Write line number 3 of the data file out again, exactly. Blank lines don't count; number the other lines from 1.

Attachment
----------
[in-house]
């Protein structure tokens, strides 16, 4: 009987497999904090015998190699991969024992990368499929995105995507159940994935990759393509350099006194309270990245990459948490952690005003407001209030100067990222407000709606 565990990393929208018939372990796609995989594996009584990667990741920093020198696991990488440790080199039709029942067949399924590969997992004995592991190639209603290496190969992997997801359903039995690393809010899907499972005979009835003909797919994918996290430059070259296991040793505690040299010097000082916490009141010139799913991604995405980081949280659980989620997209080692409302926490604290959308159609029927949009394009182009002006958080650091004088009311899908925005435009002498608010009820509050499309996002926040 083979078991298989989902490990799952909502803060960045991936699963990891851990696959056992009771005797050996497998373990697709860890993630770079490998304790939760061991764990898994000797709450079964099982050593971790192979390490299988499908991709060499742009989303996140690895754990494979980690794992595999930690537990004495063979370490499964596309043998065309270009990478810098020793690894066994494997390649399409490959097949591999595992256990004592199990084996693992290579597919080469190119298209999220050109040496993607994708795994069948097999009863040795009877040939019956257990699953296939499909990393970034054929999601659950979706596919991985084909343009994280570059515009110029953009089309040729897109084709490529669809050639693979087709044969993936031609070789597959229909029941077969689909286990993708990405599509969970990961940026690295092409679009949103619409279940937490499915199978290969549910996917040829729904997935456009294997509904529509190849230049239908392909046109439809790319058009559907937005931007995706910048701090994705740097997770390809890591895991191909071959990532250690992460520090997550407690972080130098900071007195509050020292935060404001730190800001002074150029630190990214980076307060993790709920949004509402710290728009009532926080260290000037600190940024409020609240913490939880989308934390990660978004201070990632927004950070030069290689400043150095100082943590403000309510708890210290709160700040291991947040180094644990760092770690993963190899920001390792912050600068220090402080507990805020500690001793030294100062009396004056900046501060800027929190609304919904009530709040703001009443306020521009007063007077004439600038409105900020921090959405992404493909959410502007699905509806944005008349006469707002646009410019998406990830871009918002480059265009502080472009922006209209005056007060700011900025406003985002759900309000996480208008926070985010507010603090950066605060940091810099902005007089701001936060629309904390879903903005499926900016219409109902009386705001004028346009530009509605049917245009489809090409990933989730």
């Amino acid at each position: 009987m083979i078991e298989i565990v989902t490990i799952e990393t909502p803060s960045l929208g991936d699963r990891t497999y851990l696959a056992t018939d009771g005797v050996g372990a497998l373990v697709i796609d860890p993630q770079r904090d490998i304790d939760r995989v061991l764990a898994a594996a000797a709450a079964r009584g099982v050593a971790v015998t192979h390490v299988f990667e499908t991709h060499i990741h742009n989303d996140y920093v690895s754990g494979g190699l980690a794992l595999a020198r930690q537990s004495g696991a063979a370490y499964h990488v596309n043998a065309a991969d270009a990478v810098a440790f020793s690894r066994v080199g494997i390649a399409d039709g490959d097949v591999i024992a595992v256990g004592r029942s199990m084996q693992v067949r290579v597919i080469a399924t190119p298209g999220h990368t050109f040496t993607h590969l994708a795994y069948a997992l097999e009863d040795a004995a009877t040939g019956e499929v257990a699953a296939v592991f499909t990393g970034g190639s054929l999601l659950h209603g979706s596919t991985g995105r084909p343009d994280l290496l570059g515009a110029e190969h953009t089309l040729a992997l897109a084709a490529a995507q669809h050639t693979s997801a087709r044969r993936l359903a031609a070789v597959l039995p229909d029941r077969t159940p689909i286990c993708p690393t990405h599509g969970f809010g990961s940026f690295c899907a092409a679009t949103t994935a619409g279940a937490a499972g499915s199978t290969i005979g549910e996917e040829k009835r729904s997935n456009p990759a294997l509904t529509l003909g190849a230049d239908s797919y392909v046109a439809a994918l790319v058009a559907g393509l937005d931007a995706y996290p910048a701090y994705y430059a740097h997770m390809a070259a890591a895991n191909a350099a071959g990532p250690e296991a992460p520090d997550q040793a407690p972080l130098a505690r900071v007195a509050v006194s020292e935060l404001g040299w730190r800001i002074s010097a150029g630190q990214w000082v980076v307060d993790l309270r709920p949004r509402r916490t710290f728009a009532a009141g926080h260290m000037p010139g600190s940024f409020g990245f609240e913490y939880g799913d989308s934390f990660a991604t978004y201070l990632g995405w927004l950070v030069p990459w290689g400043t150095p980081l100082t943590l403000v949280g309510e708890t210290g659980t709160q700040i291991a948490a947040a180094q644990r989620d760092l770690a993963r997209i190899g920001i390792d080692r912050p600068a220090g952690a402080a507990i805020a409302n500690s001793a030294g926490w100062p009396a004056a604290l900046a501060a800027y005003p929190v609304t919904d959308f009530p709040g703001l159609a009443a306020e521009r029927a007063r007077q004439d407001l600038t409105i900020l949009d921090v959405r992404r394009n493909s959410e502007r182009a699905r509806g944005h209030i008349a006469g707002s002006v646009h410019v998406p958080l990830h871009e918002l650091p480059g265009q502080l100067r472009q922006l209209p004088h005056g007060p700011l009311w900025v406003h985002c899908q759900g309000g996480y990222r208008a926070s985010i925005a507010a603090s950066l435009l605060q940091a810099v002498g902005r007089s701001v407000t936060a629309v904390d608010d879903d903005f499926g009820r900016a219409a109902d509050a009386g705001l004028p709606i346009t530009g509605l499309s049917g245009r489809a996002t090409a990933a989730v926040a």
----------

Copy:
């Amino acid at each position: 009987m083979i078991e298989i565990v989902t490990i799952e990393t909502p803060s960045l929208g991936d699963r990891t497999y851990l696959a056992t018939d009771g005797v050996g372990a497998l373990v697709i796609d860890p993630q770079r904090d490998i304790d939760r995989v061991l764990a898994a594996a000797a709450a079964r009584g099982v050593a971790v015998t192979h390490v299988f990667e499908t991709h060499i990741h742009n989303d996140y920093v690895s754990g494979g190699l980690a794992l595999a020198r930690q537990s004495g696991a063979a370490y499964h990488v596309n043998a065309a991969d270009a990478v810098a440790f020793s690894r066994v080199g494997i390649a399409d039709g490959d097949v591999i024992a595992v256990g004592r029942s199990m084996q693992v067949r290579v597919i080469a399924t190119p298209g999220h990368t050109f040496t993607h590969l994708a795994y069948a997992l097999e009863d040795a004995a009877t040939g019956e499929v257990a699953a296939v592991f499909t990393g970034g190639s054929l999601l659950h209603g979706s596919t991985g995105r084909p343009d994280l290496l570059g515009a110029e190969h953009t089309l040729a992997l897109a084709a490529a995507q669809h050639t693979s997801a087709r044969r993936l359903a031609a070789v597959l039995p229909d029941r077969t159940p689909i286990c993708p690393t990405h599509g969970f809010g990961s940026f690295c899907a092409a679009t949103t994935a619409g279940a937490a499972g499915s199978t290969i005979g549910e996917e040829k009835r729904s997935n456009p990759a294997l509904t529509l003909g190849a230049d239908s797919y392909v046109a439809a994918l790319v058009a559907g393509l937005d931007a995706y996290p910048a701090y994705y430059a740097h997770m390809a070259a890591a895991n191909a350099a071959g990532p250690e296991a992460p520090d997550q040793a407690p972080l130098a505690r900071v007195a509050v006194s020292e935060l404001g040299w730190r800001i002074s010097a150029g630190q990214w000082v980076v307060d993790l309270r709920p949004r509402r916490t710290f728009a009532a009141g926080h260290m000037p010139g600190s940024f409020g990245f609240e913490y939880g799913d989308s934390f990660a991604t978004y201070l990632g995405w927004l950070v030069p990459w290689g400043t150095p980081l100082t943590l403000v949280g309510e708890t210290g659980t709160q700040i291991a948490a947040a180094q644990r989620d760092l770690a993963r997209i190899g920001i390792d080692r912050p600068a220090g952690a402080a507990i805020a409302n500690s001793a030294g926490w100062p009396a004056a604290l900046a501060a800027y005003p929190v609304t919904d959308f009530p709040g703001l159609a009443a306020e521009r029927a007063r007077q004439d407001l600038t409105i900020l949009d921090v959405r992404r394009n493909s959410e502007r182009a699905r509806g944005h209030i008349a006469g707002s002006v646009h410019v998406p958080l990830h871009e918002l650091p480059g265009q502080l100067r472009q922006l209209p004088h005056g007060p700011l009311w900025v406003h985002c899908q759900g309000g996480y990222r208008a926070s985010i925005a507010a603090s950066l435009l605060q940091a810099v002498g902005r007089s701001v407000t936060a629309v904390d608010d879903d903005f499926g009820r900016a219409a109902d509050a009386g705001l004028p709606i346009t530009g509605l499309s049917g245009r489809a996002t090409a990933a989730v926040a």